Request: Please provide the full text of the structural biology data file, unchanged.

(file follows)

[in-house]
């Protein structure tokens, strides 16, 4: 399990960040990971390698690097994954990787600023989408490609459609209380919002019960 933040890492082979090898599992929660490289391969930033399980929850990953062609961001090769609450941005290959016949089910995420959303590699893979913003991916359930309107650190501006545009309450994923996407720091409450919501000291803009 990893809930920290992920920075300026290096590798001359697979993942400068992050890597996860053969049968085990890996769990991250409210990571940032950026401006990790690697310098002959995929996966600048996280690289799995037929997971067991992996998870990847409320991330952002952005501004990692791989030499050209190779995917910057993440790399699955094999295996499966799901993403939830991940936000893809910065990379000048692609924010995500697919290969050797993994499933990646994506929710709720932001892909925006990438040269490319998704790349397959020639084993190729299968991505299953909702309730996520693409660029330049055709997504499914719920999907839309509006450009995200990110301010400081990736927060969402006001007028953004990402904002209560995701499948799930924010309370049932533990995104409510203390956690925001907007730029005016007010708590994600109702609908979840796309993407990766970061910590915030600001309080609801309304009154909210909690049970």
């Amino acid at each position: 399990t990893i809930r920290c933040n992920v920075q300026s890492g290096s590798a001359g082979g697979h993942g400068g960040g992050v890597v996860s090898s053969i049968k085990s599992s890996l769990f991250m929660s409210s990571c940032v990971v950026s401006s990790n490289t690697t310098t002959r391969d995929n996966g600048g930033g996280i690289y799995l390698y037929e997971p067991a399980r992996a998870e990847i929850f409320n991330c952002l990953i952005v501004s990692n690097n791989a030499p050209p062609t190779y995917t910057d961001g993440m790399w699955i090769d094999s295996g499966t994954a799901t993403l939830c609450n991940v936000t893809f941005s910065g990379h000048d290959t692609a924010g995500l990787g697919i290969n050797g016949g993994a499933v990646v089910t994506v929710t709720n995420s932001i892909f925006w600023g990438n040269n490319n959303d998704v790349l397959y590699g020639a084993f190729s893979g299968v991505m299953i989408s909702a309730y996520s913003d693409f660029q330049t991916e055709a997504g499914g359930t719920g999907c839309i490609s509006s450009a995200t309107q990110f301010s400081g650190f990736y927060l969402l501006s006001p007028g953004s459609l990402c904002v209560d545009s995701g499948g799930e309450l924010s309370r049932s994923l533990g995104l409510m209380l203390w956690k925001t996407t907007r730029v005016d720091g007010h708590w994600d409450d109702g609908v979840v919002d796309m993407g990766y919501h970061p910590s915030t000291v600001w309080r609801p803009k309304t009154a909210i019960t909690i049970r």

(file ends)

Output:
[in-house]
């Protein structure tokens, strides 16, 4: 399990960040990971390698690097994954990787600023989408490609459609209380919002019960 933040890492082979090898599992929660490289391969930033399980929850990953062609961001090769609450941005290959016949089910995420959303590699893979913003991916359930309107650190501006545009309450994923996407720091409450919501000291803009 990893809930920290992920920075300026290096590798001359697979993942400068992050890597996860053969049968085990890996769990991250409210990571940032950026401006990790690697310098002959995929996966600048996280690289799995037929997971067991992996998870990847409320991330952002952005501004990692791989030499050209190779995917910057993440790399699955094999295996499966799901993403939830991940936000893809910065990379000048692609924010995500697919290969050797993994499933990646994506929710709720932001892909925006990438040269490319998704790349397959020639084993190729299968991505299953909702309730996520693409660029330049055709997504499914719920999907839309509006450009995200990110301010400081990736927060969402006001007028953004990402904002209560995701499948799930924010309370049932533990995104409510203390956690925001907007730029005016007010708590994600109702609908979840796309993407990766970061910590915030600001309080609801309304009154909210909690049970």
């Amino acid at each position: 399990t990893i809930r920290c933040n992920v920075q300026s890492g290096s590798a001359g082979g697979h993942g400068g960040g992050v890597v996860s090898s053969i049968k085990s599992s890996l769990f991250m929660s409210s990571c940032v990971v950026s401006s990790n490289t690697t310098t002959r391969d995929n996966g600048g930033g996280i690289y799995l390698y037929e997971p067991a399980r992996a998870e990847i929850f409320n991330c952002l990953i952005v501004s990692n690097n791989a030499p050209p062609t190779y995917t910057d961001g993440m790399w699955i090769d094999s295996g499966t994954a799901t993403l939830c609450n991940v936000t893809f941005s910065g990379h000048d290959t692609a924010g995500l990787g697919i290969n050797g016949g993994a499933v990646v089910t994506v929710t709720n995420s932001i892909f925006w600023g990438n040269n490319n959303d998704v790349l397959y590699g020639a084993f190729s893979g299968v991505m299953i989408s909702a309730y996520s913003d693409f660029q330049t991916e055709a997504g499914g359930t719920g999907c839309i490609s509006s450009a995200t309107q990110f301010s400081g650190f990736y927060l969402l501006s006001p007028g953004s459609l990402c904002v209560d545009s995701g499948g799930e309450l924010s309370r049932s994923l533990g995104l409510m209380l203390w956690k925001t996407t907007r730029v005016d720091g007010h708590w994600d409450d109702g609908v979840v919002d796309m993407g990766y919501h970061p910590s915030t000291v600001w309080r609801p803009k309304t009154a909210i019960t909690i049970r």